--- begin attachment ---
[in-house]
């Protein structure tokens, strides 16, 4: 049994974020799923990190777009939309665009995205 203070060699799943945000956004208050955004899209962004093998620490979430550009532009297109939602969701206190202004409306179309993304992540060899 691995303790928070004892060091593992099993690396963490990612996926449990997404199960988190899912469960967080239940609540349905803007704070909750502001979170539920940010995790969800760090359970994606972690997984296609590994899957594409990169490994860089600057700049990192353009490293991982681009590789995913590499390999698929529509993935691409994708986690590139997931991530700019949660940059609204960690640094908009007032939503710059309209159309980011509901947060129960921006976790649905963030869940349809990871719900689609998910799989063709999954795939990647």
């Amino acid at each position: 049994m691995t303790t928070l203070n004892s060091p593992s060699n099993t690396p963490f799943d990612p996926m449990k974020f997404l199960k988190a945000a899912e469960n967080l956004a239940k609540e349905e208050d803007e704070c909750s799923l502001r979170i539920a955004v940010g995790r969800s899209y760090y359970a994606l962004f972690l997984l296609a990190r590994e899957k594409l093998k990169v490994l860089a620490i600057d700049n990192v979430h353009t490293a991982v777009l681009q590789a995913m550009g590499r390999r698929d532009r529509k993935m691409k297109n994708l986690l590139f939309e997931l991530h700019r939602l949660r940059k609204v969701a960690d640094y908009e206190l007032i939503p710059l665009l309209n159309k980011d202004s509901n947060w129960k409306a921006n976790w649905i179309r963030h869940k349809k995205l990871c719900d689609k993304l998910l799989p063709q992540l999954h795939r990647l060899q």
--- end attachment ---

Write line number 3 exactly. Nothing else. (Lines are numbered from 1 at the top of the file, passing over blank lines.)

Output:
């Amino acid at each position: 049994m691995t303790t928070l203070n004892s060091p593992s060699n099993t690396p963490f799943d990612p996926m449990k974020f997404l199960k988190a945000a899912e469960n967080l956004a239940k609540e349905e208050d803007e704070c909750s799923l502001r979170i539920a955004v940010g995790r969800s899209y760090y359970a994606l962004f972690l997984l296609a990190r590994e899957k594409l093998k990169v490994l860089a620490i600057d700049n990192v979430h353009t490293a991982v777009l681009q590789a995913m550009g590499r390999r698929d532009r529509k993935m691409k297109n994708l986690l590139f939309e997931l991530h700019r939602l949660r940059k609204v969701a960690d640094y908009e206190l007032i939503p710059l665009l309209n159309k980011d202004s509901n947060w129960k409306a921006n976790w649905i179309r963030h869940k349809k995205l990871c719900d689609k993304l998910l799989p063709q992540l999954h795939r990647l060899q």